Several conversations in the last days have made me think that we need to progress on some definitions. The confusion between the terms might be troubling for a few.
Let me propose the following simple operation oriented set of definitions (as opposed to an academic one)
· A directory is a facebook with more or less elements about the members, including in general their contact details. The most sophisticated directories describe the content of an individual’s experience and knowledge. LinkedIn or University alumni directories are the best examples. No specific activity is expected from a member (except to pay its membership or its usage fee, even the update of one's profile is voluntary).
· A networking platform is a technical system allowing individuals to know that other individuals exist (like a directory) and proposing ways to contact them. It can be called “network” if there is no ambiguity (e.g. a telephone network, an alumni network, the Internet to a certain extent; LinkedIn). Such network has no activity in itself except as a connector and in some case as an aggregator of individuals according to certain criteria (like LinkedIn’ groups or Facebook’ networks and groups). No activity is expected from a member but anyone can propose things to others.
· A social network is a group of people who are bound together through some social relationships. The bonds between some of them might be tight but in general the bonds between members are relatively loose. They more or less know each other directly or via one or two intermediaries. A social network has no strict boundaries and changes all the time as people join and leave. On the web, you belong to a social network when you are registered on a “social networking” platform. Older examples include the Lyons, the Rotary, etc.
· A community is a group of individuals having some level of personal bonds with each other, for any reason that could range from friendship to business to family to residence to culture to religion, to politics, etc. A community can have all sorts of activities, from chatting to creating knowledge to organizing events to having fun etc. Communities are generally formed within networks. Therefore a professional usage of networks can accelerate the birth or growth of communities (it is particularly important within corporations). It requires, for being active, all the tools of the network, the collaborative team, the social network and the directory. Contributions from members are encouraged and are the very substance of the community. Without activity there is no community but not every member is required to be active on every activity and every time. A community allows members to be as active as they want on what they want. The “politics” of activity therefore is part of a community i.e. the fact that some members are more visible than other, that some appear as leaders, other as followers, others as neutral listeners. What distinguishes a community from a social network is the gate keeping: the social obligation of its members for one another or the required closeness of ties implies that not everyone is welcome to join.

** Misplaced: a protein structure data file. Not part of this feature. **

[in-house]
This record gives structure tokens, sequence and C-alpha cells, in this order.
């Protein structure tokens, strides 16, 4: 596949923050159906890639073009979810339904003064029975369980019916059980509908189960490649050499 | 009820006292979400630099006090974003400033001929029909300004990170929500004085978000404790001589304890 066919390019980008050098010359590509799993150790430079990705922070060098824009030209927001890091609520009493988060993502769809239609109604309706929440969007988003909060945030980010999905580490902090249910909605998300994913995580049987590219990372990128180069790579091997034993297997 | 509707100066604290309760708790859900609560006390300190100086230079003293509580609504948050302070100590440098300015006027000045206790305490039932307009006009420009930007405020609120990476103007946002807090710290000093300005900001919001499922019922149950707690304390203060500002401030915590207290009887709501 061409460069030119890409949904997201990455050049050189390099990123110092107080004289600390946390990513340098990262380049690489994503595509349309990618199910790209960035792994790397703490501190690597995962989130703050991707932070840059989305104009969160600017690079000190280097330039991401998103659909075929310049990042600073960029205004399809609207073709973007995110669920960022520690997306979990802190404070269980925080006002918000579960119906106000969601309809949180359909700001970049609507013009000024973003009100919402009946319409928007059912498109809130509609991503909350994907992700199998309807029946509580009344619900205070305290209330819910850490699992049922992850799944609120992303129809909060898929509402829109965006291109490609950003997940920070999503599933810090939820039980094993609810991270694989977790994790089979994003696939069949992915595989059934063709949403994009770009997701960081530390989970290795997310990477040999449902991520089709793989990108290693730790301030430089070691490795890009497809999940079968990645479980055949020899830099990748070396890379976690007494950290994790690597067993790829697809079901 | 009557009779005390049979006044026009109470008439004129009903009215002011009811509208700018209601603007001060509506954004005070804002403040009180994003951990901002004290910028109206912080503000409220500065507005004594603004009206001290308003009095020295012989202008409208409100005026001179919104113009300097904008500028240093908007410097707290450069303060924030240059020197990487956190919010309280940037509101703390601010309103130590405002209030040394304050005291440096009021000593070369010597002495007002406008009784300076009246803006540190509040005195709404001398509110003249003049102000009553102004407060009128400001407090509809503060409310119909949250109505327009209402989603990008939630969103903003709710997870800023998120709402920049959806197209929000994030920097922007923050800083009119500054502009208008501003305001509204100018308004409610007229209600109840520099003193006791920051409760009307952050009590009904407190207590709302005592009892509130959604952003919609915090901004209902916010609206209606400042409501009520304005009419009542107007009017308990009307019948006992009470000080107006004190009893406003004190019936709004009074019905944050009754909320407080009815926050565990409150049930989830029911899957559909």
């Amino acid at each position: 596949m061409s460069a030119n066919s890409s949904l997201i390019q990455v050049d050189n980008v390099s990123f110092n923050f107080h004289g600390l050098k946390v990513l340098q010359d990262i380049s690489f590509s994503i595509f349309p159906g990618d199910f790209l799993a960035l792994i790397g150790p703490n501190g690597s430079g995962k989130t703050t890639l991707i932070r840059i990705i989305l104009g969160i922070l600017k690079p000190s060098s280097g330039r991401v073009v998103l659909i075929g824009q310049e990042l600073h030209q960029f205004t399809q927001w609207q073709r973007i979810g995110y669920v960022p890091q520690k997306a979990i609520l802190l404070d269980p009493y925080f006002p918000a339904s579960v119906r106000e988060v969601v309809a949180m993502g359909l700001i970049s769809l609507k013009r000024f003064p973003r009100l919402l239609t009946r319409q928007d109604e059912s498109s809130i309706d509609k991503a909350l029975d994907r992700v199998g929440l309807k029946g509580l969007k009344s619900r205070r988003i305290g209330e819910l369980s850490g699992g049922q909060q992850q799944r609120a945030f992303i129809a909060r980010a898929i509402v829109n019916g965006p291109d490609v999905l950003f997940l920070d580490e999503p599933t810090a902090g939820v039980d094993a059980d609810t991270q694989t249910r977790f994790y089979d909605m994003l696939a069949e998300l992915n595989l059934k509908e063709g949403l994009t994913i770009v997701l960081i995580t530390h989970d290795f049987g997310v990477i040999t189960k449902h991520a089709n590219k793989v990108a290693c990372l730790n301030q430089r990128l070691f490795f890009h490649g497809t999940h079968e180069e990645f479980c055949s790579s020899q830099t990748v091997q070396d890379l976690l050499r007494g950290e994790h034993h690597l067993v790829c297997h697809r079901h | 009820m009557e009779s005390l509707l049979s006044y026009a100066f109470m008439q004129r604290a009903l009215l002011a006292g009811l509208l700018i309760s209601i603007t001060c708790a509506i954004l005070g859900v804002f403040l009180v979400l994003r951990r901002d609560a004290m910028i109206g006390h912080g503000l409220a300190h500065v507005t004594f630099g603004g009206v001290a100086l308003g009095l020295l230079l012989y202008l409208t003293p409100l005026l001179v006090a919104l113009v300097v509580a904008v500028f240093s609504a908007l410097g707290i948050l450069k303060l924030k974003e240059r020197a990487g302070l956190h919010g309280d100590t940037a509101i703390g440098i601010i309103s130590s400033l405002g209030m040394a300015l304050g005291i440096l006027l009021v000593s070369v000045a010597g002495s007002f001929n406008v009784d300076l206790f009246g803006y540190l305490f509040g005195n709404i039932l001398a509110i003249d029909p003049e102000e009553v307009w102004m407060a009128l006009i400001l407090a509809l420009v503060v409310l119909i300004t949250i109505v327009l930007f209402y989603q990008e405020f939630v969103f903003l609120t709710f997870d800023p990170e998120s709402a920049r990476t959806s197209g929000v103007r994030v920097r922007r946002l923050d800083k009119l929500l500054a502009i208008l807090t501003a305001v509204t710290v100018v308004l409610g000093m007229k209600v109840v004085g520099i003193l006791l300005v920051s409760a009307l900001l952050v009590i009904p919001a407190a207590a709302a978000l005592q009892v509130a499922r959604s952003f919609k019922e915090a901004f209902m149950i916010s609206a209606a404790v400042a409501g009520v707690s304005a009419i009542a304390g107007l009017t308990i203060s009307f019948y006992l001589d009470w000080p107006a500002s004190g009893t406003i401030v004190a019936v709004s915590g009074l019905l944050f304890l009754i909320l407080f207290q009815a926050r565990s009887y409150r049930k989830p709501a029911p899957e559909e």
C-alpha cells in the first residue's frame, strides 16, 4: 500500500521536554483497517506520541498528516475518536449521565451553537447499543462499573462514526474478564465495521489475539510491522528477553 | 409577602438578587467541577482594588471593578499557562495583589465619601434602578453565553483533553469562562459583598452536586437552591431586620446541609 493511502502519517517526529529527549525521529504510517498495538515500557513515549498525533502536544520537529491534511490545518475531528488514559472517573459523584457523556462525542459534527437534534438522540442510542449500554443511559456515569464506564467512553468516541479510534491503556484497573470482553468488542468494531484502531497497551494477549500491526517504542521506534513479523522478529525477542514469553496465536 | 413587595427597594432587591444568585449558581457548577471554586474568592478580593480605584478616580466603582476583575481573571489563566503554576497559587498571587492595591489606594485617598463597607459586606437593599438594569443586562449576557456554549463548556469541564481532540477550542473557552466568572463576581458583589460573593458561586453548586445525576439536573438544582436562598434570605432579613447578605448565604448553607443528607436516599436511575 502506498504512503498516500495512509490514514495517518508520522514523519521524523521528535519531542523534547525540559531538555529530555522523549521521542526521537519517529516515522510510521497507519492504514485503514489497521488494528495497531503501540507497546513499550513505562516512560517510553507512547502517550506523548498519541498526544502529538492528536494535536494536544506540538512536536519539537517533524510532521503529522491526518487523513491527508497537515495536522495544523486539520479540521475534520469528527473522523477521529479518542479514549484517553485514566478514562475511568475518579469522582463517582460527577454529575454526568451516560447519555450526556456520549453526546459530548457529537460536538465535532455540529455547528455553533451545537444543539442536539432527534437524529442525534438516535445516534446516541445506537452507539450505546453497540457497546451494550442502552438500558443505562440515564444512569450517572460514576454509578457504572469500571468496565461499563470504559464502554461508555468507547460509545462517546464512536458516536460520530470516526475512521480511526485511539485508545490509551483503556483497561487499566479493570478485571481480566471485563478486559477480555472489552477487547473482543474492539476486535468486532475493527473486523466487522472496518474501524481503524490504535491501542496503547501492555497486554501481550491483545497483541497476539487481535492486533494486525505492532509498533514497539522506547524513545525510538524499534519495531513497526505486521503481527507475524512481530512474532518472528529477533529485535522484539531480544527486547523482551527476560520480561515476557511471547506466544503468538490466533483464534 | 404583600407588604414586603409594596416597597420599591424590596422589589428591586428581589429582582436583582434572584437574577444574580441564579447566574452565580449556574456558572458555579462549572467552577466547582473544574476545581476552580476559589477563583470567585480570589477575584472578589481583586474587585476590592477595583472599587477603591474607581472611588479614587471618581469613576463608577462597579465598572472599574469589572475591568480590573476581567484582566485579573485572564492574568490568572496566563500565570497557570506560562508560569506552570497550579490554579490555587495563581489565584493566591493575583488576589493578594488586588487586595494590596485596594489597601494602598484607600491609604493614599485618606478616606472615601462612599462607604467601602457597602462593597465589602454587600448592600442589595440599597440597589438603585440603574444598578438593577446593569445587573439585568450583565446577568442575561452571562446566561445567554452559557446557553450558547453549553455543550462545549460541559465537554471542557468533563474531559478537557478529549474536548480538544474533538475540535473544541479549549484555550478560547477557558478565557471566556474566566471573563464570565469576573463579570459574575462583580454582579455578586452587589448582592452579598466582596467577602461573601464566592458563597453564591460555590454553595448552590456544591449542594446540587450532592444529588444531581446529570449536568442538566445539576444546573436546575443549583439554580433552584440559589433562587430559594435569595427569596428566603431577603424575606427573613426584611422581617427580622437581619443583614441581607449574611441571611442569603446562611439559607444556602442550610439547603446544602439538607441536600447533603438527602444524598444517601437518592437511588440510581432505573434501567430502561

· A community of practice is a community of professionals whose purpose is to create and share knowledge on a given practice common to all members (e.g. a community of cardiologists). Its objective is to foster incremental innovation. They are not necessarily “colleagues” nor “friends” and their relationship is purely on narrow professional matters.
· A collaborative team has a purpose, producing an end product. It is a group of people defined by a final joint deliverable, which can be a methodology, a piece of software, or a complete knowledge repository. It may have an indefinite life or a finite life, the usual example is Wikipedia or Sourceforge. In many cases what corporations call Community of Practice are in reality collaborative teams expected to deliver regular updates and progress paper on specific issues. Contributions from members are expected along the lines of the purpose. Politics are not welcome and silent members are often rejected de facto if not de jure. In most cases members are “colleagues” and have no other relationship with each other than the project at stake.
Finally I do not approach “technologies” here because they might be very different for each situation. The most important difference might be actually in the content rather than in the name. A technology can provide a “directory” but the word might as well mean a simple address book or a sophisticated profile. The same is true for any feature and therefore does not deserves to be discussed within the same stream of discussion.